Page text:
Alpine vegetations and floras are compared in two transects across the Intermountain Region. The first extends from the Beartooth Mountains in the central Rocky Mountains to the Sierra Nevada some 1200 Km to the southwest. It includes six mountain ranges. The second transect crosses the Mohave Desert from Olancha Peak in the southern Sierra Nevada to Charleston Peak and thence to San Francisco Peaks in northern Arizona. The largest numbers of arctic-alpine species are in the Beartooth and Ruby mountains, indicating migrations of these species along the Rocky Mountain cordillera. The lowest numbers of arctic-alpine species are in the central western Great Basin and in the Sierra Nevada. Sorensen's Index of Floristic Similarity was calculated for all possible pairs of the nine alpine areas. There is little correlation of floristic similarity with alpine proximity across the Intermountain Region. Rather, any such correlation seems to be in a north-south direction; this is stronger in the eastern part of the region. Insularity and uniqueness of alpine floras seem to increase toward the western part of the basin. This is probably due to evolution of alpine endemics from preadapted lowland taxa.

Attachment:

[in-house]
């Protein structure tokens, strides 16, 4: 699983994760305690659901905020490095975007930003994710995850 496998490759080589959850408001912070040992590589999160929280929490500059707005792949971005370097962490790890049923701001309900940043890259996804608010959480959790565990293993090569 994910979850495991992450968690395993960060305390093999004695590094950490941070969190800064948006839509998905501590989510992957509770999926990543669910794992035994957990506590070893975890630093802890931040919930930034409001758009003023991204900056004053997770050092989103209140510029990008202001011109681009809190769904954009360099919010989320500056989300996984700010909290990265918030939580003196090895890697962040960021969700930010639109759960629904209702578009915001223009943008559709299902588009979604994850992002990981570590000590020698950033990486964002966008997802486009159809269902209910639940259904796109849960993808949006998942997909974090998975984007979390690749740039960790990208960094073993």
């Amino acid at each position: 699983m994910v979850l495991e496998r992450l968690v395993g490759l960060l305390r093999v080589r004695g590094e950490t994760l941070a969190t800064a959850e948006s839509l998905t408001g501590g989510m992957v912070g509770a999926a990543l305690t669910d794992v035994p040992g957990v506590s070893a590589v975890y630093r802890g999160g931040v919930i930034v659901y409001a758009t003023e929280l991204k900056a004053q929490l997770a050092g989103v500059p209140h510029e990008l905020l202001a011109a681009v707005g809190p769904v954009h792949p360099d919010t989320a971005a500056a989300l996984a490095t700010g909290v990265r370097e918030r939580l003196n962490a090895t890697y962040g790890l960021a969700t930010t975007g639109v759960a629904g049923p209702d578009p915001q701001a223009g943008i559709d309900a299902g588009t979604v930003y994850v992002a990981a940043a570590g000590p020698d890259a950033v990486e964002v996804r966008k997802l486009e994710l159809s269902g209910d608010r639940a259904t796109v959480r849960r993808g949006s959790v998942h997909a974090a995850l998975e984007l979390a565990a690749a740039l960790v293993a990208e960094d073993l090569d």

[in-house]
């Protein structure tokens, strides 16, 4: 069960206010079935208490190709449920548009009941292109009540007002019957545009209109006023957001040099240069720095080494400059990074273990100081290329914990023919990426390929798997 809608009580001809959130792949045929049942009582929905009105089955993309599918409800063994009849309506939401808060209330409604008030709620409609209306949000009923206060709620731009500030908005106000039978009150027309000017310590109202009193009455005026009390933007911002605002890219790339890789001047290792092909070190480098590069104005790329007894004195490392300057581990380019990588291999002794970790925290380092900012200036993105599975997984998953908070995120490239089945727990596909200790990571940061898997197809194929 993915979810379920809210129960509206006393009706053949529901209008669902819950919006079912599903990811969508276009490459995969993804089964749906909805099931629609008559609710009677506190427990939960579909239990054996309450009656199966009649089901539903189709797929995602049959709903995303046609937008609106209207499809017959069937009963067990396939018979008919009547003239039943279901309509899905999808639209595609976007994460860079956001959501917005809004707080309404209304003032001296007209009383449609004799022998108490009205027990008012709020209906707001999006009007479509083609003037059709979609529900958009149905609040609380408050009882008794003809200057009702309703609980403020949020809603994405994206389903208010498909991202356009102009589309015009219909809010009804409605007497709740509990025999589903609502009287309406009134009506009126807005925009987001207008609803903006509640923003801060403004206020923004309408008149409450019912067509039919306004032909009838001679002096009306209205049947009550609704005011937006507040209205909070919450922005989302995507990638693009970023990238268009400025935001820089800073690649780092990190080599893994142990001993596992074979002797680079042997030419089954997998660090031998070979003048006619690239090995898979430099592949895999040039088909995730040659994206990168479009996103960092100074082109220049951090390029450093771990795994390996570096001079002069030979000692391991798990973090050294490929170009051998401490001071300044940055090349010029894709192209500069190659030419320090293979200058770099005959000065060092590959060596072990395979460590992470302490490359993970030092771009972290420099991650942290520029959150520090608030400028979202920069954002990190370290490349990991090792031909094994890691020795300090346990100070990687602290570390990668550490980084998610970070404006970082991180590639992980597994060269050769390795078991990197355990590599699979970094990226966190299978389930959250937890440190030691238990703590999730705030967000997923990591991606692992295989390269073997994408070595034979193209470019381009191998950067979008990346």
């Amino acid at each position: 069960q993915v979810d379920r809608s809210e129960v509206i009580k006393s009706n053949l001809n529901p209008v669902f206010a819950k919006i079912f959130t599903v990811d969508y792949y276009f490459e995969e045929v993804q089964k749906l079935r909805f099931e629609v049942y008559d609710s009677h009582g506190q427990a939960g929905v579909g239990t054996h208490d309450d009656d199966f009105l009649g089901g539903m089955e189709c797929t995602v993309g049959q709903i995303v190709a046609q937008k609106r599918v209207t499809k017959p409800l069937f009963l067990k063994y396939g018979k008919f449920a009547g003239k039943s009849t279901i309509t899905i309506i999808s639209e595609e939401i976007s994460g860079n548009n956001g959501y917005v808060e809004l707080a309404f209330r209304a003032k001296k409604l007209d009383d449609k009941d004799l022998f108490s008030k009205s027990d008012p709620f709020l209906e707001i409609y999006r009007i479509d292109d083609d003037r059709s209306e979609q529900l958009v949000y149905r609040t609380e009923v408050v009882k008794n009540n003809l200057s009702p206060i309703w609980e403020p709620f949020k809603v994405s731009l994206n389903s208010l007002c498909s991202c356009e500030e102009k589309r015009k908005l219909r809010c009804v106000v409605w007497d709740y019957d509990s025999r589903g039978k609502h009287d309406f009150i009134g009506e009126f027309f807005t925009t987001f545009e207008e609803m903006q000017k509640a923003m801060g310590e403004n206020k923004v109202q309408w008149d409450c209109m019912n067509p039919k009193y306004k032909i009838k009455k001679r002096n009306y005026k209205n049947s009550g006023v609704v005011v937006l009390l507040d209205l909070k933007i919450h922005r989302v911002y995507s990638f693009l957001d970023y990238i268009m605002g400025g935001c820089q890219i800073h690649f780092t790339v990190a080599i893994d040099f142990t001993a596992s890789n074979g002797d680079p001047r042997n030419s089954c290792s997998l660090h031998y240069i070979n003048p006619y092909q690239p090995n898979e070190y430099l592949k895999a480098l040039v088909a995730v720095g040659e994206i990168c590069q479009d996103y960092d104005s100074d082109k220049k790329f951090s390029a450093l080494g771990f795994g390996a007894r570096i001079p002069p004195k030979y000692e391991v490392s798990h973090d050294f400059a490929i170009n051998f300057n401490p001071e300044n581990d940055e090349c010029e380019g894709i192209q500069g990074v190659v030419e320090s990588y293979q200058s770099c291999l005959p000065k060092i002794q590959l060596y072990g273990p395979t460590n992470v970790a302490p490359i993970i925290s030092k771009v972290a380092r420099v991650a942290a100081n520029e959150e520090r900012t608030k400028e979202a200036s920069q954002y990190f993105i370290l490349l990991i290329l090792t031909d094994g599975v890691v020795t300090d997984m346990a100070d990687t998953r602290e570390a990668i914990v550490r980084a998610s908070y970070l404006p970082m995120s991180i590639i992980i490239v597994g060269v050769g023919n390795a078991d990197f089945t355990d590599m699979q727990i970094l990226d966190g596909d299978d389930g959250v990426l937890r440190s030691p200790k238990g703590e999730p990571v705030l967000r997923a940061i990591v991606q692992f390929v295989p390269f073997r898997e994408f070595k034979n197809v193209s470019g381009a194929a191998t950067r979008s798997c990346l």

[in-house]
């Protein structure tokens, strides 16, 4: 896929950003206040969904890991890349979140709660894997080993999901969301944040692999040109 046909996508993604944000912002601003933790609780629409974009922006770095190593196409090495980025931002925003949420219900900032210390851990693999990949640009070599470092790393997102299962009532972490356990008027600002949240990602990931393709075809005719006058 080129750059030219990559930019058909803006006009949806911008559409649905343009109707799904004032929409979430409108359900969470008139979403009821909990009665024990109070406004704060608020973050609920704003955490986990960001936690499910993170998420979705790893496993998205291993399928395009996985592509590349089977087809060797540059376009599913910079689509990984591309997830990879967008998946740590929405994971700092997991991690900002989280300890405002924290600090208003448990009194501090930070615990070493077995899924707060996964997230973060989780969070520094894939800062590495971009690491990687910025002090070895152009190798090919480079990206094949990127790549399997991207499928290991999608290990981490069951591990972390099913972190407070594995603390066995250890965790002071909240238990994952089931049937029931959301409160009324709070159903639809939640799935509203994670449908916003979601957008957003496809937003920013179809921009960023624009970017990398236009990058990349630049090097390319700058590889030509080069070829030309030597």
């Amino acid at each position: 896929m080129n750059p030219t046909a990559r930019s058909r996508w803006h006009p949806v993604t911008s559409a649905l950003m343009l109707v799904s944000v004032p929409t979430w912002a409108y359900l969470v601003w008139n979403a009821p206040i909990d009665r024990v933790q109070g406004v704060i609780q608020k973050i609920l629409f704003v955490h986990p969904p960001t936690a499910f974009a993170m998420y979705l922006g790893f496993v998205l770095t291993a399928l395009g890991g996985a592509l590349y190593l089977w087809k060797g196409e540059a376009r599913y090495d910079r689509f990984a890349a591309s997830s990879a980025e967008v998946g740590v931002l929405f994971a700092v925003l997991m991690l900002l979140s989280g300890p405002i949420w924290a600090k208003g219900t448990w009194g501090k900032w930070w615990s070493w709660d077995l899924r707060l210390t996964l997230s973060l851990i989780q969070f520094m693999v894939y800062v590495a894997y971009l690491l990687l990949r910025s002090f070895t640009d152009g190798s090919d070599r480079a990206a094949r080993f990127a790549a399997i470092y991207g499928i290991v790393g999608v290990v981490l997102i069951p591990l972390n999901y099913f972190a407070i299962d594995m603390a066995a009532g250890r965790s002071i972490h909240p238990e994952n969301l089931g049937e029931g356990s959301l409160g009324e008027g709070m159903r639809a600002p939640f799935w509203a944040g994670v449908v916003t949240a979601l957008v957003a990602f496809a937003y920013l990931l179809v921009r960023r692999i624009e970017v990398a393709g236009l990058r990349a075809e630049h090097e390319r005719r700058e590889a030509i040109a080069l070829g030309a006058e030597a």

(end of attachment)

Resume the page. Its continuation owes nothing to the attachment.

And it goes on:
Billings, W. D.
"Alpine phytogeography across the Great Basin,"
Great Basin Naturalist Memoirs: Vol. 2
, Article 7.
Available at: http://scholarsarchive.byu.edu/gbnm/vol2/iss1/7